Mouse in a Lego maze

After the success of my mouse gap squeezer teaser machine video I wanted to experiment more with mice in Lego mazes. Lego are great for this kind of maze.

Having established that a mouse could get through a 12 mm gap with my previous experiment, I figured two studs, or 16 mm, would be a wide enough passage for the mouse. I built a small maze to test. The mouse was able to make it around all the corners, though with some effort.

I stayed with the two-stud passage size and made a bigger maze. I figured tight passages to slow the mouse down would be good, because my ultimate goal was to see if the mouse could still navigate the maze while it was spinning, and I didn't want the mouse to be able to get out before the maze turned much.

But then a squirrel got into the shed where I was filming it.

I noticed there were large gaps under he rafters of the shed, so I sealded those up.

The next phase of the experiment was supposed to be to spin the maze once the mouse was all the way in it to disorient it. I built a rotating platform for my Lego maze, also from Lego. I set this up this was the beginning of January.

In the mean time, I had all kinds of ideas for future experiments, like this infinite conveyor belt maze that I built. That was going to be after the spinning maze.

But having set up the next phase of the experiment, the mouse didn't come back. The winter got colder and the snow deeper and deeper, I had the cameras running for all of January, and the mouse never showed up.

I figured I must have accidentally blocked the mouse's entrance into the shed.

Eventually, I stopped shovelling out the entrance to the shed and just shut off power to my experiment.

But by April, most of the snow was gone, and I looked into the shed and saw some signs of activity, though it didn't look like the mouse had ever made its way into the maze. But I turned the lights and cameras on again.

But then a squirrel showed up. I guess I hadn't really mouse proofed that shed after all. Fortunately, my apparatus stood up to the big grey squirrel's attempt at getting at the sunflower seeds.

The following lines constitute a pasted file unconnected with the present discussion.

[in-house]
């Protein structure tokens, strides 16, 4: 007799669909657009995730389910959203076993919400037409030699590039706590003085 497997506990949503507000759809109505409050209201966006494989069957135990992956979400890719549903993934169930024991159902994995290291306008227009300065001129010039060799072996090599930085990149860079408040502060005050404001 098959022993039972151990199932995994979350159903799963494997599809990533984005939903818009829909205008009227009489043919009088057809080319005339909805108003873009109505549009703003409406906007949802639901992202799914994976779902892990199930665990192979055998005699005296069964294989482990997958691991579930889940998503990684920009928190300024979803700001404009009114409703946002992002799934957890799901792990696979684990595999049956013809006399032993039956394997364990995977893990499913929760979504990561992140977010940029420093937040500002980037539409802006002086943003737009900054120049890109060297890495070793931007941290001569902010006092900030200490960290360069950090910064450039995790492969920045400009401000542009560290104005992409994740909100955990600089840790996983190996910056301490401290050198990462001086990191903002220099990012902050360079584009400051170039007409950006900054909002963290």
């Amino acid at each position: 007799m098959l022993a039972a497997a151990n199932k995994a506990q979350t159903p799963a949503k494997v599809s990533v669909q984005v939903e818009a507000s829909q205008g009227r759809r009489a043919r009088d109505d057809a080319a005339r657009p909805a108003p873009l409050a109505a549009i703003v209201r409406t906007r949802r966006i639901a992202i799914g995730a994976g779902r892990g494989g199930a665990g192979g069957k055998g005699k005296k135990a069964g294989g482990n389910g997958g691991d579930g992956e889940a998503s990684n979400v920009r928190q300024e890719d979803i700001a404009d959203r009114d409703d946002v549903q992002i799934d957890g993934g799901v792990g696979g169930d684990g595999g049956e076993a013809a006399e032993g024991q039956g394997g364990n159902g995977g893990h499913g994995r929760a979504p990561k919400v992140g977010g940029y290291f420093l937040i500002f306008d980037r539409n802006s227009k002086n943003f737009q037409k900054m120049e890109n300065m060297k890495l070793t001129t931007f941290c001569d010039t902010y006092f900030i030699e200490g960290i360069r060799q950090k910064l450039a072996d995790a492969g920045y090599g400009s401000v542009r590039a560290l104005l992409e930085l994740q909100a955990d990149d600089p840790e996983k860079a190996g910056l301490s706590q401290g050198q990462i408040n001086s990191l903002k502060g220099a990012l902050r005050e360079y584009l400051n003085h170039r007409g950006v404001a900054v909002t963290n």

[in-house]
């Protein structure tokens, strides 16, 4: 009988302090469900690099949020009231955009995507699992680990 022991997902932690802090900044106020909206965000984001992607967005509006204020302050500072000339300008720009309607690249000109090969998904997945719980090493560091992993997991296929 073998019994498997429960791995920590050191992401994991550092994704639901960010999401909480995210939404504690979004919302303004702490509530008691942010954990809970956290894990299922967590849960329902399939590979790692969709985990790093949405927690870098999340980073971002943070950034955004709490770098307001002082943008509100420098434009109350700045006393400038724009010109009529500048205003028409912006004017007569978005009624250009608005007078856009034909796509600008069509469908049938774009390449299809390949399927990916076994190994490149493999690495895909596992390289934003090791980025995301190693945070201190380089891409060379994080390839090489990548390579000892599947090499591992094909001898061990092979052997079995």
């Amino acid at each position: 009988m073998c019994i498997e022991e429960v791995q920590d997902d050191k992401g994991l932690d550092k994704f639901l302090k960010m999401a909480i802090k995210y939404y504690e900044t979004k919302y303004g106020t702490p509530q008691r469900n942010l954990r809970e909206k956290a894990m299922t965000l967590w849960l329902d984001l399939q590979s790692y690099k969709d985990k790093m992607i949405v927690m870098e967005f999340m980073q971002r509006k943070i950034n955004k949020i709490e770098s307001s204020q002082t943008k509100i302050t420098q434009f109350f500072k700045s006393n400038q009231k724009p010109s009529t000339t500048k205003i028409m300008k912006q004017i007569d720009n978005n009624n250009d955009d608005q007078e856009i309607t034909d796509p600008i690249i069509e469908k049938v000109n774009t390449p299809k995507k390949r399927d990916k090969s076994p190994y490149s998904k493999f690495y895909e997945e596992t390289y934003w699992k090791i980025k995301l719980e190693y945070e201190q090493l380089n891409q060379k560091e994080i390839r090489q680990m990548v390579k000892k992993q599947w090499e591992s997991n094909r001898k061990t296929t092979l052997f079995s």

But then a smaller red squirrel showed up, and it made quick work of removing the plexiglass cover to get at the food. It cleaned the maze right out!

And then a few days later, the mouse shows up again. But by this time, the experiment had been completely vandalized by the bushy tailed tree-rats.

But so much time has passed since I started the experiment, that I should really start over again using what I learned. I should make the passages wider so that it's more about the mouse solving the maze and less about squeezing through tight corners. And for the rotating mechanism, it makes more sense to use the sturdier wooden rotating platform I since built for my infrared heater aimer

But as of mid February 2019, my mouse videos have seen an 80% drop in traffic. This is probably collateral damage of a YouTube algorithm change, or at least it coincided with when they changed the algorithm to show less "fake news".

Not that the mouse videos aren't still doing fairly well compared to my other videos, but before mid February, they were doing absurdly well, almost as if they triggered some sort of bug in the YouTube algorithm.

Because, believe it or not, it's all about getting views, though some commencers on YouTube seem to fail to grasp the idea that people who put a lot of effort into making videos would like those videos to also get a lot of views. At any rate, for now, my motivation for making more mouse videos isn't what it was, so I'm not in a rush to set up more experiments.

In the mean time, having depleted the food in my setup, the red squirrel came back and scavenged the newspaper to pad it's nest.

More mouse videos:

More Lego videos:

Lego marble machine (from 1996)

To my Woodworking website.